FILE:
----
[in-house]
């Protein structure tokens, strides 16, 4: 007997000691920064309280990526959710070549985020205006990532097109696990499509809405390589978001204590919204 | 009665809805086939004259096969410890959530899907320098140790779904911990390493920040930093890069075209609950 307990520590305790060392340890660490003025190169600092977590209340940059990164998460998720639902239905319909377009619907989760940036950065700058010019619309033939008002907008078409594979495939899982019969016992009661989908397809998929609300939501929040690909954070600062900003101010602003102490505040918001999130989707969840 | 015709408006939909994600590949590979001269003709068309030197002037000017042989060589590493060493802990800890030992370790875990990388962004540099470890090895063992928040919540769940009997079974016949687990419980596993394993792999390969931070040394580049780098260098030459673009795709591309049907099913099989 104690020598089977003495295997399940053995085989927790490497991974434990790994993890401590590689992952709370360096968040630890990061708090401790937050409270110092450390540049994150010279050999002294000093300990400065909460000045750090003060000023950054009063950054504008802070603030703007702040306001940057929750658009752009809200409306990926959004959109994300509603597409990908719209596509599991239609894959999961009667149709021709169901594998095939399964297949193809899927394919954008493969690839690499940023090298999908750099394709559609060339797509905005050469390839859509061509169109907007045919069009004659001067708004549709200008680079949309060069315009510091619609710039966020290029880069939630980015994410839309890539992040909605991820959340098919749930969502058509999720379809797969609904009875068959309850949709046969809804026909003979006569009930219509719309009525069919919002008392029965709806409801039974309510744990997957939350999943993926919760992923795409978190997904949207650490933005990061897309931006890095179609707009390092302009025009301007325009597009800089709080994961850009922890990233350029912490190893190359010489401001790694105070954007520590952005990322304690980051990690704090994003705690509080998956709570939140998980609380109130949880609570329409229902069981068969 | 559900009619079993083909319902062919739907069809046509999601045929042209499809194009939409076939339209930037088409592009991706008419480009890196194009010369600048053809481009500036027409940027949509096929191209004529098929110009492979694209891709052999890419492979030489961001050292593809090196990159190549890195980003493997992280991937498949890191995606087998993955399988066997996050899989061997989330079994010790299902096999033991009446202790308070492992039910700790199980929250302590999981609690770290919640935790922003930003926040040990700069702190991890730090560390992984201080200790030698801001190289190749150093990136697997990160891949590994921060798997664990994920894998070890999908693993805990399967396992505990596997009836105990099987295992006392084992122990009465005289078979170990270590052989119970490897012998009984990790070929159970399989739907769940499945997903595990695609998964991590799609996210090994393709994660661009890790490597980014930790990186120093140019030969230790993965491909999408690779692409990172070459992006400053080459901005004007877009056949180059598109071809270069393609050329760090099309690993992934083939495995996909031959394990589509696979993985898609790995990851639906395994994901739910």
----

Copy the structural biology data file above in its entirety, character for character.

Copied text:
[in-house]
């Protein structure tokens, strides 16, 4: 007997000691920064309280990526959710070549985020205006990532097109696990499509809405390589978001204590919204 | 009665809805086939004259096969410890959530899907320098140790779904911990390493920040930093890069075209609950 307990520590305790060392340890660490003025190169600092977590209340940059990164998460998720639902239905319909377009619907989760940036950065700058010019619309033939008002907008078409594979495939899982019969016992009661989908397809998929609300939501929040690909954070600062900003101010602003102490505040918001999130989707969840 | 015709408006939909994600590949590979001269003709068309030197002037000017042989060589590493060493802990800890030992370790875990990388962004540099470890090895063992928040919540769940009997079974016949687990419980596993394993792999390969931070040394580049780098260098030459673009795709591309049907099913099989 104690020598089977003495295997399940053995085989927790490497991974434990790994993890401590590689992952709370360096968040630890990061708090401790937050409270110092450390540049994150010279050999002294000093300990400065909460000045750090003060000023950054009063950054504008802070603030703007702040306001940057929750658009752009809200409306990926959004959109994300509603597409990908719209596509599991239609894959999961009667149709021709169901594998095939399964297949193809899927394919954008493969690839690499940023090298999908750099394709559609060339797509905005050469390839859509061509169109907007045919069009004659001067708004549709200008680079949309060069315009510091619609710039966020290029880069939630980015994410839309890539992040909605991820959340098919749930969502058509999720379809797969609904009875068959309850949709046969809804026909003979006569009930219509719309009525069919919002008392029965709806409801039974309510744990997957939350999943993926919760992923795409978190997904949207650490933005990061897309931006890095179609707009390092302009025009301007325009597009800089709080994961850009922890990233350029912490190893190359010489401001790694105070954007520590952005990322304690980051990690704090994003705690509080998956709570939140998980609380109130949880609570329409229902069981068969 | 559900009619079993083909319902062919739907069809046509999601045929042209499809194009939409076939339209930037088409592009991706008419480009890196194009010369600048053809481009500036027409940027949509096929191209004529098929110009492979694209891709052999890419492979030489961001050292593809090196990159190549890195980003493997992280991937498949890191995606087998993955399988066997996050899989061997989330079994010790299902096999033991009446202790308070492992039910700790199980929250302590999981609690770290919640935790922003930003926040040990700069702190991890730090560390992984201080200790030698801001190289190749150093990136697997990160891949590994921060798997664990994920894998070890999908693993805990399967396992505990596997009836105990099987295992006392084992122990009465005289078979170990270590052989119970490897012998009984990790070929159970399989739907769940499945997903595990695609998964991590799609996210090994393709994660661009890790490597980014930790990186120093140019030969230790993965491909999408690779692409990172070459992006400053080459901005004007877009056949180059598109071809270069393609050329760090099309690993992934083939495995996909031959394990589509696979993985898609790995990851639906395994994901739910």